Supreme Court of California Justia
Citation 70 Cal.2d 820
Estate of Stephens

Estate of Stephens , 70 Cal.2d 820

[L. A. No. 29617. In Bank. Apr. 17, 1969.]

Estate of HARRY M. STEPHENS, Deceased. LEAH R. FIELD, Petitioner and Appellant, v. JAMES E. HEIM, as Public Administrator, etc., Petitioner and Respondent.


Frank T. Hennessey and Edward L. Lascher for Petitioner and Appellant.

Adrian Kuyper, County Counsel, and John M. Patterson, Deputy County Counsel, for Petitioner and Respondent.

John D. Maharg, County Counsel, and Henry W. Gardett, Deputy County Counsel, as Amici Curiae on behalf of Petitioner and Respondent.



In this appeal from an order appointing the Public Administrator of Orange County as administrator of the estate of Harry M. Stephens, deceased (decedent), we have concluded that under the provisions of section 422 of [70 Cal.2d 821] the Probate Code fn. 1 the trial court correctly accorded preference to the public administrator over appellant Field, and that the order should be affirmed.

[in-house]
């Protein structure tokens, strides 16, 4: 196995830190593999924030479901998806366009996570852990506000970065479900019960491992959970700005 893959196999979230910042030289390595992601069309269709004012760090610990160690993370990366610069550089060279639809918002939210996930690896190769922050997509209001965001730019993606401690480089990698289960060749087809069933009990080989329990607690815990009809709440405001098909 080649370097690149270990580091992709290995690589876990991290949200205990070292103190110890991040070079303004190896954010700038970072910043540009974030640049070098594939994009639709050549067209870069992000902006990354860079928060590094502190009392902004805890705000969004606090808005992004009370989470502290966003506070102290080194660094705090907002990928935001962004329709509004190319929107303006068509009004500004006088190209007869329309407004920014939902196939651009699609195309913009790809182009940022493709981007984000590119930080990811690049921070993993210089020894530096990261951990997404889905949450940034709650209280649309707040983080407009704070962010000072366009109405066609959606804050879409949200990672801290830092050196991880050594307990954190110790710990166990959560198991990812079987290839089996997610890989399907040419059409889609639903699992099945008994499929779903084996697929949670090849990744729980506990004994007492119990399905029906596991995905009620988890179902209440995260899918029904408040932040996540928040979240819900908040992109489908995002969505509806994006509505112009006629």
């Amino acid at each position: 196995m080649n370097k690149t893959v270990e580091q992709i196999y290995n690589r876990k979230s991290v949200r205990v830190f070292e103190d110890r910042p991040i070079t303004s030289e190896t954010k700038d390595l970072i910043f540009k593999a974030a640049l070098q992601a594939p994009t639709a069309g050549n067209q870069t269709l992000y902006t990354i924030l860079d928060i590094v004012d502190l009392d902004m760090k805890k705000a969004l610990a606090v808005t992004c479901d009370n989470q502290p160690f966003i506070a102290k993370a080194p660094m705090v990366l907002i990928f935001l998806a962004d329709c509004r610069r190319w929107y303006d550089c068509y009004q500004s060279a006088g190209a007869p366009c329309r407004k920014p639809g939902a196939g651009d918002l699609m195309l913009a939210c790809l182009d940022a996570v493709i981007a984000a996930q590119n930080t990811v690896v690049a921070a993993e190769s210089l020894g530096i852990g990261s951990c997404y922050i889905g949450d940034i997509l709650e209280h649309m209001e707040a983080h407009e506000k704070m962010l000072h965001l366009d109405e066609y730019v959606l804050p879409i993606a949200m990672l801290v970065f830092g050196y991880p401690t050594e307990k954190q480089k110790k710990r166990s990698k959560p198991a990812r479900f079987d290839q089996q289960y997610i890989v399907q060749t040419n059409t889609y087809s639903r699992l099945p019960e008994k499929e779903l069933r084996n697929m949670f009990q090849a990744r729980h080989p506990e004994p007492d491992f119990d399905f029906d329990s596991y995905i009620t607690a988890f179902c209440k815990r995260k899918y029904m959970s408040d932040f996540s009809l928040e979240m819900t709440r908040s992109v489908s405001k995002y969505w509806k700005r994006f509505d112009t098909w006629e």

Decedent Stephens died intestate, survived by his mother, Olive M. Stephens, his sole heir at law. Mrs. Stephens died testate nine days later. By her will she left her estate, including her interest in decedent's estate, to her sister Mrs. Leah Field (decedent's aunt) and to two nieces. Mrs. Field was appointed administratrix with the will annexed of Mrs. Stephens' estate in Los Angeles County. Both Mrs. Field and respondent public administrator then applied for letters of administration for decedent's estate in Orange County. Letters were granted to the public administrator and Mrs. Field appeals.